I do agree that co-parenting probably would have been best. Too bad such a concept hadn't been invented.

  16. Is Linda Burns part of this website I knew her from TXCare

  17. In some of my wildest fantasies I used to think that if only my daughters father had said he would try to support us in anyway that I would have kept her. Ours was not a relationship that I would have ever considered marriage but just one person stepping forward to give me a little support probably would have changed my mind. Instead he did what alot of guys in this situation did. He walked away and went on with his life.

  18. Tim:

    Not really a part of this website, but I have posted about her, and her pictures from a demonstration.

  19. I have sent him information on searching and someone who will search for him. Thanks, Marilyn.

  20. Robin,

    Speaking of widows, here's something I heard from an adoption attorney which is really sick.

    Right after 9/11, an adoption attorney who was a member of the American Academy of Adoption Attorneys, posted a note on the private AAAA message board suggesting that attorneys contact pregnant widows of 9-11 victims to see if they wanted to place their infants for adoption.

  21. Jane,
    That is one of the most vile things I have ever heard in my life. I'm going to be sick. Georgia Tann is alive and well.

    Here these women so tragically lose their husbands and they have some part of him to hold onto and and adoption attorney wants them to give the child away. There are no words. If this doesn't show that adoption is simply a business with the child the commodity, I don't know what will.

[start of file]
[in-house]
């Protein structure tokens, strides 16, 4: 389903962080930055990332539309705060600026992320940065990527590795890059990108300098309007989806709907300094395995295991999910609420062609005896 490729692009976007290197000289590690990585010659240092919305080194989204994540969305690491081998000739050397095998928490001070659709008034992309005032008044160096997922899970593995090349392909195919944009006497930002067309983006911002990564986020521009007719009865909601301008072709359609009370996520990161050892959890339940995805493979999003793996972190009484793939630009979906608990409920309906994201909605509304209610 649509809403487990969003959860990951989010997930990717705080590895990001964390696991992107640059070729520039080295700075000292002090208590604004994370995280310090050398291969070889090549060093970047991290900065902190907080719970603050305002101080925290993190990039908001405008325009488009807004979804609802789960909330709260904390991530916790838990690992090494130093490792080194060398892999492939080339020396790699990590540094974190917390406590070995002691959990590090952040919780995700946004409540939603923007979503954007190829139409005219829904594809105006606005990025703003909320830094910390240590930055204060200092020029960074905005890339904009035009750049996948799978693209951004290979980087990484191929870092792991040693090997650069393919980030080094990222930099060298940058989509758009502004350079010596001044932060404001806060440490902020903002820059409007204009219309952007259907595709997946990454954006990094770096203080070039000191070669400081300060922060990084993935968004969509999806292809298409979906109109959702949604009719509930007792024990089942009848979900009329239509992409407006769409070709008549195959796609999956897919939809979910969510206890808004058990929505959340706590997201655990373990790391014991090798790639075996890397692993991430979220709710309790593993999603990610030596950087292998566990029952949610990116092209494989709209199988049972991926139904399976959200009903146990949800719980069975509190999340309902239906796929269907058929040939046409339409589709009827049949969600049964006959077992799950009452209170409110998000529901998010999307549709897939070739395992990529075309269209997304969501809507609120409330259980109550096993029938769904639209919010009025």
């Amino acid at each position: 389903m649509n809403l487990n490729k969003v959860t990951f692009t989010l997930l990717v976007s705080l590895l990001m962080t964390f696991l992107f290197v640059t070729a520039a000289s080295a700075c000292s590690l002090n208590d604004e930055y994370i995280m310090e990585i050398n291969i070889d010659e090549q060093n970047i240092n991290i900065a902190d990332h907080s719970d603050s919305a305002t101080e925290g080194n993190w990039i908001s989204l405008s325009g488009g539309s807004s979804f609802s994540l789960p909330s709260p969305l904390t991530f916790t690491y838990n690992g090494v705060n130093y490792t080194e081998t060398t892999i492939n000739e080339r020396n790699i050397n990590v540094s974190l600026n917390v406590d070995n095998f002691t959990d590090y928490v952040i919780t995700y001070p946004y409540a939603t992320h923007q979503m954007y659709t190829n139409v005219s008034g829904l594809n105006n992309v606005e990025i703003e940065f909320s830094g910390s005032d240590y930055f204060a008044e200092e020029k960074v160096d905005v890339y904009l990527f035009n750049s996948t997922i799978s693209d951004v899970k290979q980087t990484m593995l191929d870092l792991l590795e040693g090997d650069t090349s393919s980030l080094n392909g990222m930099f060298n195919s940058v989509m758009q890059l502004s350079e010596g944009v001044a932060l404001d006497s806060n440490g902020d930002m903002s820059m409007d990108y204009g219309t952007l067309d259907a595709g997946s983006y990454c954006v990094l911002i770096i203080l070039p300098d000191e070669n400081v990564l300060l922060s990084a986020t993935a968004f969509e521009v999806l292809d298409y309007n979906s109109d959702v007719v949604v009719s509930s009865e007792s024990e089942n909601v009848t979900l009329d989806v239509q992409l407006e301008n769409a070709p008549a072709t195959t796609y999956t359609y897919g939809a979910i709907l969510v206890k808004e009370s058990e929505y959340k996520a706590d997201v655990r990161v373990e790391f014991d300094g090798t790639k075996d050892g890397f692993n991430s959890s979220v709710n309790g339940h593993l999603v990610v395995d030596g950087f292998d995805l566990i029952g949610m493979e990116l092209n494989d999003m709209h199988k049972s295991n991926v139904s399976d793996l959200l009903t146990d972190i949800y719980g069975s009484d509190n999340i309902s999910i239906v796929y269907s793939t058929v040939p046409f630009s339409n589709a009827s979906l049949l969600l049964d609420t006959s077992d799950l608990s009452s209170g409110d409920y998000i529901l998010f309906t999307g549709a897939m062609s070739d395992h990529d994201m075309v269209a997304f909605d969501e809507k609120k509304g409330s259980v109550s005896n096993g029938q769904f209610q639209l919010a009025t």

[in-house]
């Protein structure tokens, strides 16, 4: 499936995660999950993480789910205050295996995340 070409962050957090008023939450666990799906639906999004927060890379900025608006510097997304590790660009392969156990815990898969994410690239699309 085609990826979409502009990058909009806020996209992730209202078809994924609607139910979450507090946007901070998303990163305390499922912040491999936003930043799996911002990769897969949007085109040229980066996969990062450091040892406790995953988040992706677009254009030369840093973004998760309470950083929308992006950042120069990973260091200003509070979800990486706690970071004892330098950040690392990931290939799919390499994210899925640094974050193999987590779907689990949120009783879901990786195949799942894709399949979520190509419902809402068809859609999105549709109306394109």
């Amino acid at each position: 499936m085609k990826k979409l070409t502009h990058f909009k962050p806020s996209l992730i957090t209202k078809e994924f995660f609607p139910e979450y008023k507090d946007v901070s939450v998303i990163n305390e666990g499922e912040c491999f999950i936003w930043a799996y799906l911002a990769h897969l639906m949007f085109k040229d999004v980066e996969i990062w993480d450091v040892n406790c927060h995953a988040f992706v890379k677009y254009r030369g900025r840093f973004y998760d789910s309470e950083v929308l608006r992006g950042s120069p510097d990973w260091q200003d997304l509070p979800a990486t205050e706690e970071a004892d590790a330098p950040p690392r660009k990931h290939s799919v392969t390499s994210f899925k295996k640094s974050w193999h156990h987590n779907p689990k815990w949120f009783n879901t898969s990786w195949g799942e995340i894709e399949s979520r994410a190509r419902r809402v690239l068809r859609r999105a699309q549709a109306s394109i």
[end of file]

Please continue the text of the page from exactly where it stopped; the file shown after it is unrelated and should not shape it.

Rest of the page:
22. Maybe, but not as vile as Planned Parenthood offering free abortions to those women.

  23. Steve Jobs is now becoming the poster child for adoption. His obit is misleading. It does not clearly state that Mr. Jobs was given up for adoption because he was born to an unwed mother. And that his parents married later when it was too late to get him back and that they both deeply regretted giving him up for adoption. The truth of Steve Jobs' story is that no one should ever make a hasty or pressured decision to relinquish a child because circumstances can change quickly and the first parents may really regret it. I am sure that if Mr. Jobs had been raised by his natural parents he would still have revolutionized the world of technology. I have never read anywhere that his n-mother had considered abortion so I don't think people can really jump on the "Adoption not abortion" bandwagon. I am sorry he died so young, I thank him for what he did for technology and I think his story is actually a good one for family preservation.

  24. And another thing. Every story about Steve Jobs mentions his first parents but there is never any mention of how they found one another. Did Steve search? Did they find him? I'm afraid this gives Jane/John Q. Public the impression that adoptees and first parents can always find each other and that it is easy to do so.



COMMENTS ARE MODERATED. Our blog, our decision whether to publish.

We cannot edit or change the comment in any way. Entire comment published is in full as written. If you wish to change a comment afterward, you must rewrite the entire comment.

We DO NOT post comments that consist of nothing more than a link and the admonition to go there.